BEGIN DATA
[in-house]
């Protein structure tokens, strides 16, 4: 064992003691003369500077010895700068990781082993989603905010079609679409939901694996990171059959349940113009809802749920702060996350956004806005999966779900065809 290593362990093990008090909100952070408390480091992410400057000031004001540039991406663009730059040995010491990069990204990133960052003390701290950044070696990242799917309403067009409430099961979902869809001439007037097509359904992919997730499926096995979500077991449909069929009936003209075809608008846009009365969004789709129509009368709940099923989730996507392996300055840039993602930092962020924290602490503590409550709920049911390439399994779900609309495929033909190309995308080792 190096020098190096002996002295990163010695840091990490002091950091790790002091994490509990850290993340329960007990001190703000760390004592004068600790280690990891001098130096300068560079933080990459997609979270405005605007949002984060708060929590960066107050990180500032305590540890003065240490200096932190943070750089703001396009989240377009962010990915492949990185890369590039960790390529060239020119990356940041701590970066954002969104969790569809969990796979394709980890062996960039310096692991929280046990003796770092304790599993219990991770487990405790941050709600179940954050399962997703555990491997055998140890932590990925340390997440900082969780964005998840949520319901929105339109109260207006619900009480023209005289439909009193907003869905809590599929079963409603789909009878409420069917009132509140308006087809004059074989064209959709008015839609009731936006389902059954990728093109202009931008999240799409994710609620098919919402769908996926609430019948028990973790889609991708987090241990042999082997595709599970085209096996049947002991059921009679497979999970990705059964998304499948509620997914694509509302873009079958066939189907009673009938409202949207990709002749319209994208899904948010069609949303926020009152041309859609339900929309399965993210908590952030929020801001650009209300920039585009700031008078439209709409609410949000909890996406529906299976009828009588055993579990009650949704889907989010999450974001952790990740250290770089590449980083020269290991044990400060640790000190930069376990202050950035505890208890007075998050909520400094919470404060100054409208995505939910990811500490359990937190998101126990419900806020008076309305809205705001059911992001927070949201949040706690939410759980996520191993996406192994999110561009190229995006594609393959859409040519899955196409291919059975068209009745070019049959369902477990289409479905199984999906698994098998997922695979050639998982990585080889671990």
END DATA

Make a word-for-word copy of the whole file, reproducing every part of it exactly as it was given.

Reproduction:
[in-house]
């Protein structure tokens, strides 16, 4: 064992003691003369500077010895700068990781082993989603905010079609679409939901694996990171059959349940113009809802749920702060996350956004806005999966779900065809 290593362990093990008090909100952070408390480091992410400057000031004001540039991406663009730059040995010491990069990204990133960052003390701290950044070696990242799917309403067009409430099961979902869809001439007037097509359904992919997730499926096995979500077991449909069929009936003209075809608008846009009365969004789709129509009368709940099923989730996507392996300055840039993602930092962020924290602490503590409550709920049911390439399994779900609309495929033909190309995308080792 190096020098190096002996002295990163010695840091990490002091950091790790002091994490509990850290993340329960007990001190703000760390004592004068600790280690990891001098130096300068560079933080990459997609979270405005605007949002984060708060929590960066107050990180500032305590540890003065240490200096932190943070750089703001396009989240377009962010990915492949990185890369590039960790390529060239020119990356940041701590970066954002969104969790569809969990796979394709980890062996960039310096692991929280046990003796770092304790599993219990991770487990405790941050709600179940954050399962997703555990491997055998140890932590990925340390997440900082969780964005998840949520319901929105339109109260207006619900009480023209005289439909009193907003869905809590599929079963409603789909009878409420069917009132509140308006087809004059074989064209959709008015839609009731936006389902059954990728093109202009931008999240799409994710609620098919919402769908996926609430019948028990973790889609991708987090241990042999082997595709599970085209096996049947002991059921009679497979999970990705059964998304499948509620997914694509509302873009079958066939189907009673009938409202949207990709002749319209994208899904948010069609949303926020009152041309859609339900929309399965993210908590952030929020801001650009209300920039585009700031008078439209709409609410949000909890996406529906299976009828009588055993579990009650949704889907989010999450974001952790990740250290770089590449980083020269290991044990400060640790000190930069376990202050950035505890208890007075998050909520400094919470404060100054409208995505939910990811500490359990937190998101126990419900806020008076309305809205705001059911992001927070949201949040706690939410759980996520191993996406192994999110561009190229995006594609393959859409040519899955196409291919059975068209009745070019049959369902477990289409479905199984999906698994098998997922695979050639998982990585080889671990």